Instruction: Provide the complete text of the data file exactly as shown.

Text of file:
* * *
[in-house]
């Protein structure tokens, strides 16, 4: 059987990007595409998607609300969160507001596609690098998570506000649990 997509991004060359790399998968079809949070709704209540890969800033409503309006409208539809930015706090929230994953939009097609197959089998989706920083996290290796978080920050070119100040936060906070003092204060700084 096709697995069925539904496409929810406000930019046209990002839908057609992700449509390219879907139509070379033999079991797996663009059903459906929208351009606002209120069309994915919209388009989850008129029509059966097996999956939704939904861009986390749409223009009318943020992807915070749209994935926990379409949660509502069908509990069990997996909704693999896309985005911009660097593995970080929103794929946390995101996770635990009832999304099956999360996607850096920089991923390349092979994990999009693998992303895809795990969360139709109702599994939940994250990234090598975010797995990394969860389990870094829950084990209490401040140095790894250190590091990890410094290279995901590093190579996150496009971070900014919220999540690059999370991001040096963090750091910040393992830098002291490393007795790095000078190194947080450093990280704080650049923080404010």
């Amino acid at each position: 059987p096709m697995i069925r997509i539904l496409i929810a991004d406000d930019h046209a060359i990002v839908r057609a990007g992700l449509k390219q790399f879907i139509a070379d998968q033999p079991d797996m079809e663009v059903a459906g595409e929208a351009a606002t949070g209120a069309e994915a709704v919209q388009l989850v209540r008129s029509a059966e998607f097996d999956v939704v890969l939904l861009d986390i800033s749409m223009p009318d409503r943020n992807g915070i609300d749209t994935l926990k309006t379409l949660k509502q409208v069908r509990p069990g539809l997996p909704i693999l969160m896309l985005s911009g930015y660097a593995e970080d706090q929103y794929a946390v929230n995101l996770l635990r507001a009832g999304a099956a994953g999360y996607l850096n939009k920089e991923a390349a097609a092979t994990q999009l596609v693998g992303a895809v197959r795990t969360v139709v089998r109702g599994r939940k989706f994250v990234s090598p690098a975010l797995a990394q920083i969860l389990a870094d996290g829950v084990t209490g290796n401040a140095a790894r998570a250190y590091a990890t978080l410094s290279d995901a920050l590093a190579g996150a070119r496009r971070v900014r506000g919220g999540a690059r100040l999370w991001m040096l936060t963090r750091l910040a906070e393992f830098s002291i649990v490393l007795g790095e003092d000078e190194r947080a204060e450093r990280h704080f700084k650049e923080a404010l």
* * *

[in-house]
């Protein structure tokens, strides 16, 4: 059987990007595409998607609300969160507001596609690098998570506000649990 997509991004060359790399998968079809949070709704209540890969800033409503309006409208539809930015706090929230994953939009097609197959089998989706920083996290290796978080920050070119100040936060906070003092204060700084 096709697995069925539904496409929810406000930019046209990002839908057609992700449509390219879907139509070379033999079991797996663009059903459906929208351009606002209120069309994915919209388009989850008129029509059966097996999956939704939904861009986390749409223009009318943020992807915070749209994935926990379409949660509502069908509990069990997996909704693999896309985005911009660097593995970080929103794929946390995101996770635990009832999304099956999360996607850096920089991923390349092979994990999009693998992303895809795990969360139709109702599994939940994250990234090598975010797995990394969860389990870094829950084990209490401040140095790894250190590091990890410094290279995901590093190579996150496009971070900014919220999540690059999370991001040096963090750091910040393992830098002291490393007795790095000078190194947080450093990280704080650049923080404010």
């Amino acid at each position: 059987p096709m697995i069925r997509i539904l496409i929810a991004d406000d930019h046209a060359i990002v839908r057609a990007g992700l449509k390219q790399f879907i139509a070379d998968q033999p079991d797996m079809e663009v059903a459906g595409e929208a351009a606002t949070g209120a069309e994915a709704v919209q388009l989850v209540r008129s029509a059966e998607f097996d999956v939704v890969l939904l861009d986390i800033s749409m223009p009318d409503r943020n992807g915070i609300d749209t994935l926990k309006t379409l949660k509502q409208v069908r509990p069990g539809l997996p909704i693999l969160m896309l985005s911009g930015y660097a593995e970080d706090q929103y794929a946390v929230n995101l996770l635990r507001a009832g999304a099956a994953g999360y996607l850096n939009k920089e991923a390349a097609a092979t994990q999009l596609v693998g992303a895809v197959r795990t969360v139709v089998r109702g599994r939940k989706f994250v990234s090598p690098a975010l797995a990394q920083i969860l389990a870094d996290g829950v084990t209490g290796n401040a140095a790894r998570a250190y590091a990890t978080l410094s290279d995901a920050l590093a190579g996150a070119r496009r971070v900014r506000g919220g999540a690059r100040l999370w991001m040096l936060t963090r750091l910040a906070e393992f830098s002291i649990v490393l007795g790095e003092d000078e190194r947080a204060e450093r990280h704080f700084k650049e923080a404010l």